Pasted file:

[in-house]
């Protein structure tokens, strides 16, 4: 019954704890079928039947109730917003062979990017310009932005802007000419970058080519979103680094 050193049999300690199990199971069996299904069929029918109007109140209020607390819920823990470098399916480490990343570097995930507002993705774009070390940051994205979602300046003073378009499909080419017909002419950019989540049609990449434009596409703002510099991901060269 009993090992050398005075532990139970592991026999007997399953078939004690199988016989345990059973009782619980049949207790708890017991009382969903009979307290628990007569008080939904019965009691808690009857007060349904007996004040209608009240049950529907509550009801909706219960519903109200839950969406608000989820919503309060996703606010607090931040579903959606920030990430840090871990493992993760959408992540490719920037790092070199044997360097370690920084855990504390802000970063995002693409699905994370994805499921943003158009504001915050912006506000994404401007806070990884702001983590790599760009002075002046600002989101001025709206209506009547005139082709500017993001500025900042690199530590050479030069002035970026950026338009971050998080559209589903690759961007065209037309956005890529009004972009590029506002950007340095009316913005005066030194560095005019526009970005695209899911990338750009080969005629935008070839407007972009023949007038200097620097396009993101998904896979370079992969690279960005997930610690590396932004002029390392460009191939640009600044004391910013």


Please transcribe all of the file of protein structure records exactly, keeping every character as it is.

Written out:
[in-house]
């Protein structure tokens, strides 16, 4: 019954704890079928039947109730917003062979990017310009932005802007000419970058080519979103680094 050193049999300690199990199971069996299904069929029918109007109140209020607390819920823990470098399916480490990343570097995930507002993705774009070390940051994205979602300046003073378009499909080419017909002419950019989540049609990449434009596409703002510099991901060269 009993090992050398005075532990139970592991026999007997399953078939004690199988016989345990059973009782619980049949207790708890017991009382969903009979307290628990007569008080939904019965009691808690009857007060349904007996004040209608009240049950529907509550009801909706219960519903109200839950969406608000989820919503309060996703606010607090931040579903959606920030990430840090871990493992993760959408992540490719920037790092070199044997360097370690920084855990504390802000970063995002693409699905994370994805499921943003158009504001915050912006506000994404401007806070990884702001983590790599760009002075002046600002989101001025709206209506009547005139082709500017993001500025900042690199530590050479030069002035970026950026338009971050998080559209589903690759961007065209037309956005890529009004972009590029506002950007340095009316913005005066030194560095005019526009970005695209899911990338750009080969005629935008070839407007972009023949007038200097620097396009993101998904896979370079992969690279960005997930610690590396932004002029390392460009191939640009600044004391910013």